ArrowArtboardCreated with Sketch.Title ChevronTitle ChevronEye IconIcon FacebookIcon LinkedinIcon Mail ContactPath LayerIcon MailPositive ArrowIcon PrintSite TitleTitle ChevronIcon Twitter
Business

Tokyo asks Beijing to set record straight on food imports

Chinese consumer show's Fukushima claim sparks friction with Japan

The CCTV show wasn't shy about naming names.

TOKYO -- Japan's government has requested that China provide accurate information to its public after a program on state television claimed that banned imports of Japanese foods were being sold there.

"We have been communicating with the Chinese side so that correct information will be provided in China," Chief Cabinet Secretary Yoshihide Suga told a news conference Tuesday.

With Japanese businesses there scrambling to respond to the show's claims, the March 15 report on China Central Television has become a new source of bilateral friction.

The segment on a popular consumer affairs show had claimed that Japanese food products covered by an import ban were still available in China. The ban, imposed after the March 2011 Fukushima nuclear disaster in northeastern Japan, applies to foods from Fukushima and as far away as Tokyo.

But the report appears to have mistaken the Japanese companies' headquarters for where the products were actually made.

Aeon pulled imported Japanese foods from its roughly 60 supermarkets on the mainland. The Japanese retailer plans to resume sales after confirming the origin of each item. But as of noon Tuesday, they remained absent from the shelves.

In Beijing, an Aeon store-based fair showcasing products from Okinawa was delayed from the planned date of Saturday, despite the southernmost Japanese prefecture's great distance from Fukushima.

"There should not be any problem with Okinawan products, since the prefecture is outside the import ban area," an Aeon official said. But the company apparently made its decision out of a desire to avoid confusion so soon after the TV report.

Ryohin Keikaku, the company behind Muji stores, saw some of its products specifically accused of skirting the import ban. It said the next day that the items named in the report were not produced in the banned prefectures. Muji locations in China continue to sell them as usual.

Pushing back softly

The Japanese Embassy in Beijing distributed a document Friday to inform Chinese consumers. All Japanese food products exported to China for events undergo strict checks of their origin, it assures readers. But back in Tokyo, there are strong concerns in the government of potential reputational damage to Japanese businesses.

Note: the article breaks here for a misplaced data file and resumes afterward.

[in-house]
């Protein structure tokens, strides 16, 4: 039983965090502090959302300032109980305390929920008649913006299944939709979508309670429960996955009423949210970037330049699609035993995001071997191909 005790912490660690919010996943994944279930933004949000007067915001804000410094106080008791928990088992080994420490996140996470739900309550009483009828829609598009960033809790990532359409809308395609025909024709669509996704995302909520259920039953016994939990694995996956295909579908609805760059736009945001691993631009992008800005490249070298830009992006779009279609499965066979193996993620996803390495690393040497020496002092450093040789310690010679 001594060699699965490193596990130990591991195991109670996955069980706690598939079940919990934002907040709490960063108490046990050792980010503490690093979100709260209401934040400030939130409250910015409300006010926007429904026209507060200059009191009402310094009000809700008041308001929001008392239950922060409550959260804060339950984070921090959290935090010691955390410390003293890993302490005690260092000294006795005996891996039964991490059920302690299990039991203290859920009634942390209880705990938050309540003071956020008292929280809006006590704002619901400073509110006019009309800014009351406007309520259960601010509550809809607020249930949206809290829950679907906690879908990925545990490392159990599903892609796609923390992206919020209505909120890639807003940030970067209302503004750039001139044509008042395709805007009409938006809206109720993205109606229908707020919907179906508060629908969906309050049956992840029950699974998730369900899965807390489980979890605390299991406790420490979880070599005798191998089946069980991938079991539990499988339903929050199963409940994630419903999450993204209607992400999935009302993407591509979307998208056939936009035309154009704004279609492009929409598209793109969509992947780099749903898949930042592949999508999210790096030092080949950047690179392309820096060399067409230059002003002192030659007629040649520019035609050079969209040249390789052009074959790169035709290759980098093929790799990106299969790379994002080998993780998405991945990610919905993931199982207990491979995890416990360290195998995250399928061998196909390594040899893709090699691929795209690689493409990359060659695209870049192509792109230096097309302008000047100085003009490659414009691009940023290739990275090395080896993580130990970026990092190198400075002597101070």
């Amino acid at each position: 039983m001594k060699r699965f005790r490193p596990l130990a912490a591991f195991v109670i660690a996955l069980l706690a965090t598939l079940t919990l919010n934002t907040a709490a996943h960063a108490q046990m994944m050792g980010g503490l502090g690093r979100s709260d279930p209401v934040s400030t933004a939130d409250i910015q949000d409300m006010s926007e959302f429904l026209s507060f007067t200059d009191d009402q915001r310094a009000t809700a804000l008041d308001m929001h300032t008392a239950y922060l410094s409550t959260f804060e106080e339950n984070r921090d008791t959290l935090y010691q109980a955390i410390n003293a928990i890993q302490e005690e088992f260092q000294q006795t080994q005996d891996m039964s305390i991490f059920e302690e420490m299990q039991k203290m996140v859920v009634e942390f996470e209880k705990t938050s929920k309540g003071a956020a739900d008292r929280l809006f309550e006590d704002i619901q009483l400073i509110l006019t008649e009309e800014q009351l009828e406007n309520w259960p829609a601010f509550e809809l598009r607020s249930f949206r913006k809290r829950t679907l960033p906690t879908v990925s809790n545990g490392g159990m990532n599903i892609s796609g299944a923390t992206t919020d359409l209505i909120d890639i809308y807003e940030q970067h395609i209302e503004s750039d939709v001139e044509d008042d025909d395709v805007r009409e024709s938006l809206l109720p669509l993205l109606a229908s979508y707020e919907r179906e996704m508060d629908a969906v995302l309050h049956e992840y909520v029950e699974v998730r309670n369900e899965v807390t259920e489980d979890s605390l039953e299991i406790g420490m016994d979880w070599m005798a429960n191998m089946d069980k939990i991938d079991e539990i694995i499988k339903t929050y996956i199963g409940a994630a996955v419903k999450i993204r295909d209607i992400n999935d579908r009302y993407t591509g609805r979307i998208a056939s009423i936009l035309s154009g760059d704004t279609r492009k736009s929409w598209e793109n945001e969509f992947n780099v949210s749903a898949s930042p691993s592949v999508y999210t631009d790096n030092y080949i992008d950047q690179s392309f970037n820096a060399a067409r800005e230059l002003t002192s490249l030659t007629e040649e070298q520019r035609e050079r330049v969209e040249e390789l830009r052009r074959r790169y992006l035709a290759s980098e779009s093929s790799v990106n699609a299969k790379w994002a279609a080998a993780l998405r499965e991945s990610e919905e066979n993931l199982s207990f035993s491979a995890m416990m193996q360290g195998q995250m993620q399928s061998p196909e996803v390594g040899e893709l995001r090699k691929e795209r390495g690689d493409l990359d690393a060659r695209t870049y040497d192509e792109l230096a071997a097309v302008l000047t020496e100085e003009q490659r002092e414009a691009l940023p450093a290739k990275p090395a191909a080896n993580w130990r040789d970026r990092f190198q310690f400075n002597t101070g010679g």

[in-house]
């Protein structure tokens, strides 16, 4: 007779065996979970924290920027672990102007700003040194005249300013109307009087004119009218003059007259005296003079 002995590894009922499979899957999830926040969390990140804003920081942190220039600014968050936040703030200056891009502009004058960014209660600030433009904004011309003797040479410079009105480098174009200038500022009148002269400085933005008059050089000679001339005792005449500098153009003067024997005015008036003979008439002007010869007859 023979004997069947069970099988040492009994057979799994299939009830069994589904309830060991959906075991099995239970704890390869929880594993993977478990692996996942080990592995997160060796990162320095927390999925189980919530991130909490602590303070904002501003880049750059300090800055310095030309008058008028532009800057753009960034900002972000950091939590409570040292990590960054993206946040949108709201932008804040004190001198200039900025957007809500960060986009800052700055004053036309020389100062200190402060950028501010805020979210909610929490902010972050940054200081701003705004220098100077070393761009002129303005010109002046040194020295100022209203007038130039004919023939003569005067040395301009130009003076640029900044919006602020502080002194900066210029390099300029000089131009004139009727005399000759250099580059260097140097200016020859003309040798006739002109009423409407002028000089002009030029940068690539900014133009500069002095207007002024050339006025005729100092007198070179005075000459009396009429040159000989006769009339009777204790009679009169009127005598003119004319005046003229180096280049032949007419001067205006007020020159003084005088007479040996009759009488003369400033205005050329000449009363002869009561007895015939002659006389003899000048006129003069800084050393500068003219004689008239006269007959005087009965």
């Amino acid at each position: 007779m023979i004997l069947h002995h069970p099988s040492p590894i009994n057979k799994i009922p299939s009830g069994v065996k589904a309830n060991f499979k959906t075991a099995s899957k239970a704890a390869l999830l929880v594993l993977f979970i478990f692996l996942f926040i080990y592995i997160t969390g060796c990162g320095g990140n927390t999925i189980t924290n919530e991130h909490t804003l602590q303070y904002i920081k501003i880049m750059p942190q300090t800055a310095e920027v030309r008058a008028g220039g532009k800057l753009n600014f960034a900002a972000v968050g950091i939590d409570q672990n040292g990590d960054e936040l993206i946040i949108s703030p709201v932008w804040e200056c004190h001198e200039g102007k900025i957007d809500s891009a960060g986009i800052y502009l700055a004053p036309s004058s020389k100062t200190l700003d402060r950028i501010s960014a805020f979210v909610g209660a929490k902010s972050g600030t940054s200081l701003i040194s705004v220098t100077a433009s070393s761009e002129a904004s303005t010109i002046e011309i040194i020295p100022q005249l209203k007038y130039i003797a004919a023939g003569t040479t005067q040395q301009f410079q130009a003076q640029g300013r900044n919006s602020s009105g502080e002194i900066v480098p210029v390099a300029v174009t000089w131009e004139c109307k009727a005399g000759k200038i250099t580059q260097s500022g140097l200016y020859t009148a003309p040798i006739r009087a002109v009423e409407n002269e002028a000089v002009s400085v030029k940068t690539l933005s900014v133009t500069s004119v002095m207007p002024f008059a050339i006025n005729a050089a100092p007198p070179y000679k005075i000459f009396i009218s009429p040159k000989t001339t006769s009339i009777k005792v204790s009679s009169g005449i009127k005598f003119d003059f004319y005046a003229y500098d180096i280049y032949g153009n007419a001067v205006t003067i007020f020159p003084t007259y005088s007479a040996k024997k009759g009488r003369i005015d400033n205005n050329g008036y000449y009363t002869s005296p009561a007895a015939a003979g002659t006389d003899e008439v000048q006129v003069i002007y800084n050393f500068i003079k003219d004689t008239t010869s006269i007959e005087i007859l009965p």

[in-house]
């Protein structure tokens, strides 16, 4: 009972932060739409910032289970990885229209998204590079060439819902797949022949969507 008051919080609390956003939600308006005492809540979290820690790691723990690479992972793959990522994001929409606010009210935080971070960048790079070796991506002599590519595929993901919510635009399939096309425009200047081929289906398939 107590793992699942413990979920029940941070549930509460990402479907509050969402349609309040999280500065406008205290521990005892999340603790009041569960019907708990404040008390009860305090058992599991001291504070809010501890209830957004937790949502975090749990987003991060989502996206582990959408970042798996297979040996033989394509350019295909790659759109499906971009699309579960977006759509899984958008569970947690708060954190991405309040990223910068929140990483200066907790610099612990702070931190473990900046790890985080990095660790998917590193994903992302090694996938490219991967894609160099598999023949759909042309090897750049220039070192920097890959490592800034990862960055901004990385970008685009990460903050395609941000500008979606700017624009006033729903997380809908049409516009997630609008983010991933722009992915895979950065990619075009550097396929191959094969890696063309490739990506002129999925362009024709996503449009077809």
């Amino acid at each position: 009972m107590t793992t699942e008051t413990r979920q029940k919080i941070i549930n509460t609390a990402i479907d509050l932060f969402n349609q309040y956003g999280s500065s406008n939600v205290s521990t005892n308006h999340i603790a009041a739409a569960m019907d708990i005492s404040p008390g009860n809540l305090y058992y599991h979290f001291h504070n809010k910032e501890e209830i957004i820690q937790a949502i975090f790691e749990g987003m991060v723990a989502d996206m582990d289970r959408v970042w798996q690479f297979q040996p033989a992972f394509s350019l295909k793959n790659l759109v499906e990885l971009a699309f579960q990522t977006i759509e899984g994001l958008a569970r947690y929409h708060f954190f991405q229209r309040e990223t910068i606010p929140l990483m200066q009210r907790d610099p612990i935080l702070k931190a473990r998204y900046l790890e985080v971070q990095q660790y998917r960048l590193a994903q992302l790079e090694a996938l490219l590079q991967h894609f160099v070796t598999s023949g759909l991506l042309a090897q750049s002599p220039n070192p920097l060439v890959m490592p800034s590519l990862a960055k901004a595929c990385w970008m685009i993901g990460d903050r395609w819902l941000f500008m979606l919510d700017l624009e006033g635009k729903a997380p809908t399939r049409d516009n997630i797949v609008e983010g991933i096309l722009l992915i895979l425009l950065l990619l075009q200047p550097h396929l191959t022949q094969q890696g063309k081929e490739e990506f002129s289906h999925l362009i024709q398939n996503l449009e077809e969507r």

The incident is "extremely regrettable" and "most troubling," said Yuji Yamamoto, minister of agriculture, forestry and fisheries, in a news conference Tuesday, describing the report as "based on a misunderstanding."

Visiting Beijing on Saturday, Deputy Chief Cabinet Secretary Koichi Hagiuda met with Assistant Foreign Affairs Minister Kong Xuanyou and sought understanding for Japanese rules on origin labeling for food products.

Tokyo has not lodged an official protest at this point, hoping to avoid a full-blown confrontation. It knows that this is a politically sensitive time for a China that will select new leadership this fall at the Communist Party's twice-a-decade National Congress.

But some in the ruling Liberal Democratic Party want Japan to take a "tough stance" if Beijing does not offer a satisfactory response, a high-ranking LDP official said.

(Nikkei)

Sponsored Content

About Sponsored Content This content was commissioned by Nikkei's Global Business Bureau.

You have {{numberArticlesLeft}} free article{{numberArticlesLeft-plural}} left this monthThis is your last free article this month

Stay ahead with our exclusives on Asia;
the most dynamic market in the world.

Stay ahead with our exclusives on Asia

Get trusted insights from experts within Asia itself.

Get trusted insights from experts
within Asia itself.

Try 1 month for $0.99

You have {{numberArticlesLeft}} free article{{numberArticlesLeft-plural}} left this month

This is your last free article this month

Stay ahead with our exclusives on Asia; the most
dynamic market in the world
.

Get trusted insights from experts
within Asia itself.

Try 3 months for $9

Offer ends July 31st

Your trial period has expired

You need a subscription to...

  • Read all stories with unlimited access
  • Use our mobile and tablet apps
See all offers and subscribe

Your full access to the Nikkei Asian Review has expired

You need a subscription to:

  • Read all stories with unlimited access
  • Use our mobile and tablet apps
See all offers
NAR on print phone, device, and tablet media